A handful of Republicans joined the Democrats in a Senate committee vote on Thursday to give $10 million to the United Nations’ climate change agency, defying President Trump, who had proposed eliminating the funding.

By a vote of 16 to 14, the Senate Appropriations Committee approved an amendment providing funding for the U.N.’s Framework Convention on Climate Change in a spending bill for the State Department.

 “[This] fits in with Secretary of State [Rex] Tillerson’s desire that we both continue to monitor the changes in the world’s climate and that we keep a seat at the table,” said Sen. Jeff Merkley, D-Ore., who sponsored the amendment.

Republican Sens. Lamar Alexander of Tennessee, Susan Collins of Maine, and Lindsay Graham of South Carolina joined all Democrat committee members except Sen. Joe Manchin of West Virginia in supporting the amendment.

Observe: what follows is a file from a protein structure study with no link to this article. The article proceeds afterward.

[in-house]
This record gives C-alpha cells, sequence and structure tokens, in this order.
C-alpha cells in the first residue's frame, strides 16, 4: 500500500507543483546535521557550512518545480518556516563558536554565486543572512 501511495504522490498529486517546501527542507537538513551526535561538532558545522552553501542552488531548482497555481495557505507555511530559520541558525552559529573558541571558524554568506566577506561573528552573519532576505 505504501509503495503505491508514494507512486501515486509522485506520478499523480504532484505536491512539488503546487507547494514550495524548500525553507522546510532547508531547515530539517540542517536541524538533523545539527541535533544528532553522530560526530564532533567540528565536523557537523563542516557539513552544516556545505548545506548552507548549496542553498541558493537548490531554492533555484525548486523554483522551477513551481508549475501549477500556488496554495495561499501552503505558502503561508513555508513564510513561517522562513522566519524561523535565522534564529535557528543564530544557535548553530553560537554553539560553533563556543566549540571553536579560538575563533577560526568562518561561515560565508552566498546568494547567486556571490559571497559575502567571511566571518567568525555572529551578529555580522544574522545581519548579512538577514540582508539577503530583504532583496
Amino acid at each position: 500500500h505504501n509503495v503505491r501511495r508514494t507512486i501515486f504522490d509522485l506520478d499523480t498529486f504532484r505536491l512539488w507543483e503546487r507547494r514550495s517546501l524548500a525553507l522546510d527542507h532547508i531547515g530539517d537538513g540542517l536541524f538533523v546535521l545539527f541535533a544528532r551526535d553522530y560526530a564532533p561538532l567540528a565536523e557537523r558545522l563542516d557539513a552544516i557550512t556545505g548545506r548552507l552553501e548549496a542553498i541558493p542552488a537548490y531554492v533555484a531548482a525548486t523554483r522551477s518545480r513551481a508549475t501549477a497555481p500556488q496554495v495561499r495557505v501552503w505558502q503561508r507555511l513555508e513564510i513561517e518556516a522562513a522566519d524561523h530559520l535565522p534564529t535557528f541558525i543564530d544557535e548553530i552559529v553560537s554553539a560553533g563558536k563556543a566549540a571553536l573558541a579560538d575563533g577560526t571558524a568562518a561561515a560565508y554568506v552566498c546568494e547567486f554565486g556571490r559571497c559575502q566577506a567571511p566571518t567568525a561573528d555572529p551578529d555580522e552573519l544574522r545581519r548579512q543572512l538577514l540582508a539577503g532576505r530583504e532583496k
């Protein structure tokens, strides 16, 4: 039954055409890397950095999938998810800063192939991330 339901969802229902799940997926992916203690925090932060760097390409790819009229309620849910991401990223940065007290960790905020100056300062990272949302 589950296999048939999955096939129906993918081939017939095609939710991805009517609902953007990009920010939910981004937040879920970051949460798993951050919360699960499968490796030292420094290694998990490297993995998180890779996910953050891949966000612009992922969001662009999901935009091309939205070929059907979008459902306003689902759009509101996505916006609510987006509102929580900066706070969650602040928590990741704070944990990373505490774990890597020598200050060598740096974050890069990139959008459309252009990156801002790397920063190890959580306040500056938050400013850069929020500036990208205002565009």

The U.S. has made annual payments to the climate change fund since 1992, but Trump proposed cutting off the money in his budget proposal. Earlier this year, the president withdrew the U.S. from the Paris climate change agreement, an international accord signed by 195 nations that pledged to cut greenhouse gas emissions.

Office of Management and Budget Director Mick Mulvaney has dismissed the need for the U.S. to contribute funding U.N. climate change programs.

“As to climate change, I think the president was fairly straightforward — we’re not spending money on that anymore; we consider that to be a waste of your money to go out and do that,” Mulvaney said in announcing Trump’s budget proposal for FY 2018.

The House’s version of the State Department funding bill does not contain money for the U.N. climate agency, so the two chambers will have to reconcile the differences in the final legislation.